Operations at the Ultium Cells battery production plant in Ohio have resumed following a chemical spill in the facility’s cathode mixing area. The spill occurred over the weekend, prompting an investigation from the Occupational Safety and Health Administration (OSHA). The OSHA investigation is still ongoing to determine if Ultium will face any citations or fines for the incident, and it is currently unclear how much of an impact the spill may have had on battery production at the facility.
According to a recent report from Automotive News, operations at the Ultium Cells facility resumed on Wednesday, as confirmed by Ultium. The company did not provide exact details on when operations at the cathode mixing area resumed. Other areas of the facility were not affected by the spill.
Ultium states that it took “immediate steps” to contain the spill after it occurred. The company hired a third-party to assist in the cleanup. Ultium has stated that no employees were exposed to the toxic chemicals, and no one was injured. No operators were present in the area at the time of the spill.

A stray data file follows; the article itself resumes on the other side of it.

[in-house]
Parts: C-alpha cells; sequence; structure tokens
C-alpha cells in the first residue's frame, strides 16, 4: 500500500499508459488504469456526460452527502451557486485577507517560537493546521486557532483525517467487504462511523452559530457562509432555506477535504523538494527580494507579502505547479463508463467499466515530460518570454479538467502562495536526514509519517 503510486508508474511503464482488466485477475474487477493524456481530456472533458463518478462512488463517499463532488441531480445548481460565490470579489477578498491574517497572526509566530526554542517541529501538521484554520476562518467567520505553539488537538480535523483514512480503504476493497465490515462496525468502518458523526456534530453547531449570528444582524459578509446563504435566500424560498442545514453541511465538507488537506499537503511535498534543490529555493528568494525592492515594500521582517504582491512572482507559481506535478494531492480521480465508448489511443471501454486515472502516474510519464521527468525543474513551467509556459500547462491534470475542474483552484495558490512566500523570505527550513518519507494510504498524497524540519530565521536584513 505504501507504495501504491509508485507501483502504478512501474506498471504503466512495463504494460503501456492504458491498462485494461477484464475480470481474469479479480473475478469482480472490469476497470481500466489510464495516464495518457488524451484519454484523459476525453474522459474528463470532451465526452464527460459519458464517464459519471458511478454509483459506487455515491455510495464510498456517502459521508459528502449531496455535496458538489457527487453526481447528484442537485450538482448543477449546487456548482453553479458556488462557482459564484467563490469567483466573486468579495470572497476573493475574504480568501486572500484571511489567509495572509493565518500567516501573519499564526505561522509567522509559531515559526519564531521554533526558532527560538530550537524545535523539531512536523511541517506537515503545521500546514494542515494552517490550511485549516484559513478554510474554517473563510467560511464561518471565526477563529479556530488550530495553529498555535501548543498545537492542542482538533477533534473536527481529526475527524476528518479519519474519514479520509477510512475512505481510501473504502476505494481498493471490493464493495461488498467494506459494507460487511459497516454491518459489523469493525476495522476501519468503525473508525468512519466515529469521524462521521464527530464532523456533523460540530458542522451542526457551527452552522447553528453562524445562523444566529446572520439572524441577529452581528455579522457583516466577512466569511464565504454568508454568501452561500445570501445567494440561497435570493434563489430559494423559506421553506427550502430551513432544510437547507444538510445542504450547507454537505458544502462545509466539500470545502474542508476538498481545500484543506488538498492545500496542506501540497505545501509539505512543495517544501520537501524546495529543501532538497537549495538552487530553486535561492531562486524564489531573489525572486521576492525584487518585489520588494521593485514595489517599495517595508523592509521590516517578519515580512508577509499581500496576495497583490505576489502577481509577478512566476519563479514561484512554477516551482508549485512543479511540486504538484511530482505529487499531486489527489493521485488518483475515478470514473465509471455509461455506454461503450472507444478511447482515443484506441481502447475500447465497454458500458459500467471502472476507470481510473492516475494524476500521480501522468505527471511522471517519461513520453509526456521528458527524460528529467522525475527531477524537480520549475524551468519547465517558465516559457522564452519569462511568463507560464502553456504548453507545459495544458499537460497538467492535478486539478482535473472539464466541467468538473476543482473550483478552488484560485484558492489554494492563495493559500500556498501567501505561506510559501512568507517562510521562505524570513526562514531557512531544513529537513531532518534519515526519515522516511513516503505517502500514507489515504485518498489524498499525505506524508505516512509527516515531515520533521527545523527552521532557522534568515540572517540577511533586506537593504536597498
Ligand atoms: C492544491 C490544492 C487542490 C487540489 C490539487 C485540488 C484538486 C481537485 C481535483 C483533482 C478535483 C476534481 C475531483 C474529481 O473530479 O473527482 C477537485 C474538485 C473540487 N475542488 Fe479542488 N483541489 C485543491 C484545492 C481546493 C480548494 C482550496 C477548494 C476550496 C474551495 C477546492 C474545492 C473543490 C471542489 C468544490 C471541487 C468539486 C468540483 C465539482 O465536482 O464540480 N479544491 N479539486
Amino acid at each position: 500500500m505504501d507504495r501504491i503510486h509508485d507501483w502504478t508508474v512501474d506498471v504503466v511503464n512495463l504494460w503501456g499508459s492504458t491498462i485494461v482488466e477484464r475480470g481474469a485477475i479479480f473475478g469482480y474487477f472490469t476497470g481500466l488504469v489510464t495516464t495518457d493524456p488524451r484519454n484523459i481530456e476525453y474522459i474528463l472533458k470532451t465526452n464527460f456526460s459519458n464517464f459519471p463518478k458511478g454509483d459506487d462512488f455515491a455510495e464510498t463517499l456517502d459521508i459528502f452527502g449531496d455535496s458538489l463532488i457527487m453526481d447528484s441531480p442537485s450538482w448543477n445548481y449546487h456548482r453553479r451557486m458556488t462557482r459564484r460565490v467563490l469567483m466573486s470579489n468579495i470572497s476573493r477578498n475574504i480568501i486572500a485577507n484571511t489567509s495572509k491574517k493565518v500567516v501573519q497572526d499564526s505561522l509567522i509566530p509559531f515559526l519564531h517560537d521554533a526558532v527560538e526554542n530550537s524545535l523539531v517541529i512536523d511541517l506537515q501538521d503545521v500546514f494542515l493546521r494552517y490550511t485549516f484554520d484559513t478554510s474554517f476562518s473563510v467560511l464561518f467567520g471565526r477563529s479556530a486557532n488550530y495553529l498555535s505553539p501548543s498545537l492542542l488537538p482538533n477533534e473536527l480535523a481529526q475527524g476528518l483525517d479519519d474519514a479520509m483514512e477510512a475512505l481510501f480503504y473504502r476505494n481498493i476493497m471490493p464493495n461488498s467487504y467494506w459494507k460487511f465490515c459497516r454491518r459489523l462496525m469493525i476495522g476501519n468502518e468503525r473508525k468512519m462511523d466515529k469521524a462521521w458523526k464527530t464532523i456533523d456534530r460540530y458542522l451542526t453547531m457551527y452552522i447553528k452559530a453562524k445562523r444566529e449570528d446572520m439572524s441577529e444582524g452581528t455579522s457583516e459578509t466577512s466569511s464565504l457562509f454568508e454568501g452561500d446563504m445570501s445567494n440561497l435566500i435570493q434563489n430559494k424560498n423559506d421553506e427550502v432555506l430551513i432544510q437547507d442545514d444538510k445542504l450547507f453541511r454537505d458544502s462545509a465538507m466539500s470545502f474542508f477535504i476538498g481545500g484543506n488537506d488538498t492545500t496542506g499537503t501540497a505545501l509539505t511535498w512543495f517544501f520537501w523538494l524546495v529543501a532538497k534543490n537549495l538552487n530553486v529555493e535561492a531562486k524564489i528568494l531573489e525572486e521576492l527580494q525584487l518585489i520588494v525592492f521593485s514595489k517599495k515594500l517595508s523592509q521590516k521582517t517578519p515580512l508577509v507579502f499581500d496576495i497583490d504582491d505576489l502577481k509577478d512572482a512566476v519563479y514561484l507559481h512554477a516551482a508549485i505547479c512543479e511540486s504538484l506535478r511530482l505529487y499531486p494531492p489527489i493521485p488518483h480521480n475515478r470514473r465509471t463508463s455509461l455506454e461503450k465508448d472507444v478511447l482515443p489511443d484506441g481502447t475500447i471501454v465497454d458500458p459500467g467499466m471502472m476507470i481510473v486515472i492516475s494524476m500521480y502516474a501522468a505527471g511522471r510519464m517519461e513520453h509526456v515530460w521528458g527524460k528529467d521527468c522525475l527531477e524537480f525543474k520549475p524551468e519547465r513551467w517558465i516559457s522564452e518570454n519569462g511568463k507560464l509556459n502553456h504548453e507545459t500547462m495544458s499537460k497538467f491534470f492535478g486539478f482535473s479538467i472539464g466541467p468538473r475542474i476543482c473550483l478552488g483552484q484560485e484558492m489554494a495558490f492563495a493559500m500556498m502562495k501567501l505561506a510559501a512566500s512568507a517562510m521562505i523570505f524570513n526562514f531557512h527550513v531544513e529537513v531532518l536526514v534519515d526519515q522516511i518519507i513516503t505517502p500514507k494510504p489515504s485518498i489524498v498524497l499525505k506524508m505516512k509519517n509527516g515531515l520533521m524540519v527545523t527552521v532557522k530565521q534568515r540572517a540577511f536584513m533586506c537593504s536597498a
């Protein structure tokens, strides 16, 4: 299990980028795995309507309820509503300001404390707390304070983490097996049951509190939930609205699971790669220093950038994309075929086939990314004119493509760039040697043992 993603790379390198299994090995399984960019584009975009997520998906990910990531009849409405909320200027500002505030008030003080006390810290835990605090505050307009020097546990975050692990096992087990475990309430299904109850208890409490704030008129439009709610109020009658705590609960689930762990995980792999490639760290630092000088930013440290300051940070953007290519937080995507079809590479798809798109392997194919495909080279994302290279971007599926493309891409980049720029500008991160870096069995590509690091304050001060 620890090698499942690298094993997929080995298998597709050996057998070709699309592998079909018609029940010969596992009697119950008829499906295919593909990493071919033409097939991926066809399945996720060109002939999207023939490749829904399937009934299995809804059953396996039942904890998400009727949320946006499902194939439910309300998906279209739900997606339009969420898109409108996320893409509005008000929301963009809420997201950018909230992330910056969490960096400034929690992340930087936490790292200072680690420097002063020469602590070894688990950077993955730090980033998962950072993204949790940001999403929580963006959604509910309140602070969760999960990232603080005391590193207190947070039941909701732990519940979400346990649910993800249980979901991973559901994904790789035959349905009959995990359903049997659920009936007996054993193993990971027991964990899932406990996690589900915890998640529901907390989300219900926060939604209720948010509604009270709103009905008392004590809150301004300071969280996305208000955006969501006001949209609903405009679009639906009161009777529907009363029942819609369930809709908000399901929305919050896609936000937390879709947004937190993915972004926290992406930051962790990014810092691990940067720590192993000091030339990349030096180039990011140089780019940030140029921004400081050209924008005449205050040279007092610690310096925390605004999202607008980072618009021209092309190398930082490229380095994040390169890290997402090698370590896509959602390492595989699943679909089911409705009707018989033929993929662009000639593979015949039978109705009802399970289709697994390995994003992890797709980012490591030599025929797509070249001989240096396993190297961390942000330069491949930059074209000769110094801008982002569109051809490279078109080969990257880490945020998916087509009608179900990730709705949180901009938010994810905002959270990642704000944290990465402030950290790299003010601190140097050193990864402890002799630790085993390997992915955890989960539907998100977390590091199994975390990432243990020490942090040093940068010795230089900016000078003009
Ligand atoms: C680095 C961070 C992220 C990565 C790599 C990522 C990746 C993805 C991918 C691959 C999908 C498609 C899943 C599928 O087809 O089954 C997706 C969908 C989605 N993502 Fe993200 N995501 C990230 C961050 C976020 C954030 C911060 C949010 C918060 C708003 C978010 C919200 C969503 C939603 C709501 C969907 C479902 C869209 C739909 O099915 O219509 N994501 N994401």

The spill reportedly included a slurry that contained a solvent used for dissolving polymers to create battery materials. This solvent could prove toxic if it enters the body, which can occur either through direct skin contact, through inhalation of chemical vapor, or through spray droplets. The chemical can affect the nervous system as well as potentially result in reproduction issues.
The Ultium Cells plant in Ohio is operated under a joint venture between General Motors and South Korean battery producer LG Energy Solution. The facility produces batteries for use in GM’s electric vehicles. Production operations began last September. There are currently six open investigations at the facility, while five previous inspections have been closed. The company has paid over $30,000 in fines for OSHA workplace violations at the facility thus far.